Because trains are so dangerous, even seemingly minor railroad accidents can result in catastrophic injuries or death. A railroad accident is especially tragic when it could have been prevented if not for someone or a company’s negligence.
What causes train accidents?
According to the Federal Railroad Administration, human error ranks as the primary cause of most train accidents. For example, a fatigued operator might wait too long before applying brakes or miss throwing a track switch. Other common causes of railroad accidents include:
- Track and structure problems
- Signal and communication failures
- Mechanical and electrical breakdown
- Miscellaneous factors such as loading procedures or environmental conditions
Quite often, a combination of factors lead to a train accident. Regardless of the cause, the sad truth is that most railroad accidents are preventable.
What are the most common train accidents?
Train accidents may involve only railroad equipment or they might include outside factors. Accidents involving pedestrians walking along or crossing railroad tracks are some of the most common fatal railroad accidents. Train accidents also frequently involve cars or other vehicles struck while crossing train tracks. Warning signals sometimes do not deploy properly, or drivers may fail to heed signals if they are not fully visible.
When a train comes off the track, the derailment can lead to severe injuries and fatalities. Derailment may be caused by improper maintenance or other factors within the railroad’s control, or it could be due to debris on or damage to tracks from an outside source. CSA Law handled has handled two of South Carolina’s most catastrophic train derailments in the last two decades, the Graniteville chlorine gas train derailment in 2005, and the CSX train collision and derailment in Cayce in 2018.
Although not as common as other train accidents, when trains collide with other trains, these multi-train accidents often lead to severe or deadly injuries. Train accident attorneys also work with victims injured by toxic spills and other railroad disasters.
How does negligence contribute to a railroad accident?
Negligence refers to a person or company’s failure to handle something responsibly. For instance, if a railroad should have trained employees to apply the brakes when the train reaches a certain speed and an accident occurs due to improper braking, the railroad may be negligent for improperly training or supervising an employee.
Negligence in railroad accidents could involve:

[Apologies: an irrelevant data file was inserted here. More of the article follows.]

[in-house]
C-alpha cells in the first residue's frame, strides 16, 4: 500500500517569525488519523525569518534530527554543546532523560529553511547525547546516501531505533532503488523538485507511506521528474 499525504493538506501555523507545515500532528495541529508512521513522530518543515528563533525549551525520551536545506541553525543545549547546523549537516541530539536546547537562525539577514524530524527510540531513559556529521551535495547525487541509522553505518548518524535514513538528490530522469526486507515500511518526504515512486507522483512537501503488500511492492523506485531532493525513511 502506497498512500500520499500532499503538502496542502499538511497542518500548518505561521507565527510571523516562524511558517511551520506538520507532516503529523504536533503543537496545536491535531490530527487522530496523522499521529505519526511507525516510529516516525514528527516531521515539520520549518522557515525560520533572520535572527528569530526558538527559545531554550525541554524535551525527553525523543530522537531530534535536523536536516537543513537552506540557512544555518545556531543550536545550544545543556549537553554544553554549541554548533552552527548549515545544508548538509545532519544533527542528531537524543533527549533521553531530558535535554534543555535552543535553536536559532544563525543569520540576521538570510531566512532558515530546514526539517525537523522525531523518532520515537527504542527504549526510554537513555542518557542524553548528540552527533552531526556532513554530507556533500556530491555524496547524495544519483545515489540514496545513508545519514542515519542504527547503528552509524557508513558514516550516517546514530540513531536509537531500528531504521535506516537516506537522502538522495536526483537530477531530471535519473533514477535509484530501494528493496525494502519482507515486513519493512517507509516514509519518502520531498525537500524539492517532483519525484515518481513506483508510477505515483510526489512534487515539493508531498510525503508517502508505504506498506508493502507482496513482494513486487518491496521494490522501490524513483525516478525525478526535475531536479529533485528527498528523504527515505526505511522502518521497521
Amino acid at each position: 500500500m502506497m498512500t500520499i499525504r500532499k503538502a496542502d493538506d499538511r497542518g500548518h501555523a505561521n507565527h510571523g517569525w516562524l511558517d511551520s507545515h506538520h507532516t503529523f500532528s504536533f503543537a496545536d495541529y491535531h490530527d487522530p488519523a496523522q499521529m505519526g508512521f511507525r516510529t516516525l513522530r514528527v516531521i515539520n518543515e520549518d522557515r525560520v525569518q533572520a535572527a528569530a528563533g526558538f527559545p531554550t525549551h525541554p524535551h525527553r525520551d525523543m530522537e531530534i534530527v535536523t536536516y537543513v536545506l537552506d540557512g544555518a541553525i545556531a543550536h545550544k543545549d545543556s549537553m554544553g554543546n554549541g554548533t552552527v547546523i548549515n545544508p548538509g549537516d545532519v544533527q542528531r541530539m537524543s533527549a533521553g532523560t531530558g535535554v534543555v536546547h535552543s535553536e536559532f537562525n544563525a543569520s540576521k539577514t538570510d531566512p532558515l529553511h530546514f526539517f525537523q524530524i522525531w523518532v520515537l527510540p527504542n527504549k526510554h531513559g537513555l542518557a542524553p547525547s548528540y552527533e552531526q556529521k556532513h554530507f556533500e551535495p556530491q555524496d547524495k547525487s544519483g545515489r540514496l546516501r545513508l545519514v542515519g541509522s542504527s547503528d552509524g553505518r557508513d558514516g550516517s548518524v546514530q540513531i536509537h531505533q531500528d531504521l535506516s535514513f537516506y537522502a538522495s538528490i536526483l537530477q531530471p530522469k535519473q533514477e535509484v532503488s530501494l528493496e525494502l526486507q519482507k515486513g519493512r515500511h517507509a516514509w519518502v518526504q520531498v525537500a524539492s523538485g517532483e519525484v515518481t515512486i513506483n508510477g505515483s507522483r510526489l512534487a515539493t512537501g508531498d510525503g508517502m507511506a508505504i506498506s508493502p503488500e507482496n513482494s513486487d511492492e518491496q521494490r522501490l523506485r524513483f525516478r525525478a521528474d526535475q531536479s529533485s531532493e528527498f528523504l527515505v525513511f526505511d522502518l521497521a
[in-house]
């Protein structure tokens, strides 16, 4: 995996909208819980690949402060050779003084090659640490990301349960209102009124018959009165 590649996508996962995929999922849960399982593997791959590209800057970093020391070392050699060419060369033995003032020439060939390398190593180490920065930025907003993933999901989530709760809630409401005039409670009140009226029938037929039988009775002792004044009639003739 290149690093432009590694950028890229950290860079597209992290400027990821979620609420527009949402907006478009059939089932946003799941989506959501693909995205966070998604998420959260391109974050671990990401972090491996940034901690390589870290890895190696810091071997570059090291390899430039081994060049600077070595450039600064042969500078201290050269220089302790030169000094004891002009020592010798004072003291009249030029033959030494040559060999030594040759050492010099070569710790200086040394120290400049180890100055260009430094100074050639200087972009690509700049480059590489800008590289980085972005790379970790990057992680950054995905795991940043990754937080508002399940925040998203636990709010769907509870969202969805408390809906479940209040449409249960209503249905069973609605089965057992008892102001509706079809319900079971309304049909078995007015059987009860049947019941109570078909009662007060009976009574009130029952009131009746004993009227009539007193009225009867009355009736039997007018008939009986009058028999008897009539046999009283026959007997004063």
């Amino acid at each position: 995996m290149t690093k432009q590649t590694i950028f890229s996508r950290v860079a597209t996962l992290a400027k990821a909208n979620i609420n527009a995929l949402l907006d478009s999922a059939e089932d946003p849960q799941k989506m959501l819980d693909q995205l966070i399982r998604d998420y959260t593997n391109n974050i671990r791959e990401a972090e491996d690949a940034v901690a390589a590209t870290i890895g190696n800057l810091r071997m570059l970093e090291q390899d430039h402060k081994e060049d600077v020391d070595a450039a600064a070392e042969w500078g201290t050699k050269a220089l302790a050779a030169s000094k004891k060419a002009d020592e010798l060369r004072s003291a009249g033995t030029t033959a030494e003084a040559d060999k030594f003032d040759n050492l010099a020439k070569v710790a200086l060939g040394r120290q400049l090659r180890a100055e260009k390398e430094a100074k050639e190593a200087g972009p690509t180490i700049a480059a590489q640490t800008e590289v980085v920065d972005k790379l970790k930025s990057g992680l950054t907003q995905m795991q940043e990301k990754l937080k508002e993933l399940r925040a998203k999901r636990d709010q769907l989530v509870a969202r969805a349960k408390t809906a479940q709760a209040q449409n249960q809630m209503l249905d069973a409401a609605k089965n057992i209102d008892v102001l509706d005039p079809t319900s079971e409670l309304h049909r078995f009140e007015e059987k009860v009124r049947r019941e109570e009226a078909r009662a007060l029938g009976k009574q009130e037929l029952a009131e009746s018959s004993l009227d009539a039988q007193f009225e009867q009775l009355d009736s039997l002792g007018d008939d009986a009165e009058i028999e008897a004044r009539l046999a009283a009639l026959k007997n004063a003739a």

- Failure to maintain equipment
- Failure to sound horns or flash lights when approaching crossings
- Improper training of railroad employees (including subcontractors)
- Overloaded or poorly-loaded train cars
- Improperly maintained railroad tracks and crossing areas
- Poorly secured train cars
Railroad companies might not necessarily be the only party at fault in an accident. Equipment manufacturers, track owners, maintenance contractors, and other third parties could also be held liable.
How does an injured person recover damages in South Carolina?
After a train accident, injured passengers and employees may be able to recover damages if they can demonstrate that someone’s negligence caused the accident. An experienced train accident lawyer could collect and prepare evidence to demonstrate liability and fight for fair compensation for accident victims. Railroad passengers, employees, and bystanders affected by an accident may be eligible to recover damages if they can prove how negligent conduct caused physical, emotional, or economic harm.
Work with Knowledgeable Railroad Accident Attorneys
At Chappell Smith & Arden, P.A., our Columbia injury lawyers have extensive experience defending the rights of those injured in railroad accidents. Call our firm at (803) 929-3600 or contact us online to set up a free, no-obligation consultation to learn how we could fight to maximize your recovery.
From our office locations throughout South Carolina, our attorneys provide the highest quality legal services to injured people and families in Columbia, Aiken, Camden, Sumter, Orangeburg, Greenville, Florence, Beaufort, Irmo, Spartanburg, Myrtle Beach, Hilton Head Island, West Columbia, Rock Hill, Charleston, Lexington, Winnsboro, Summerville, and throughout South Carolina.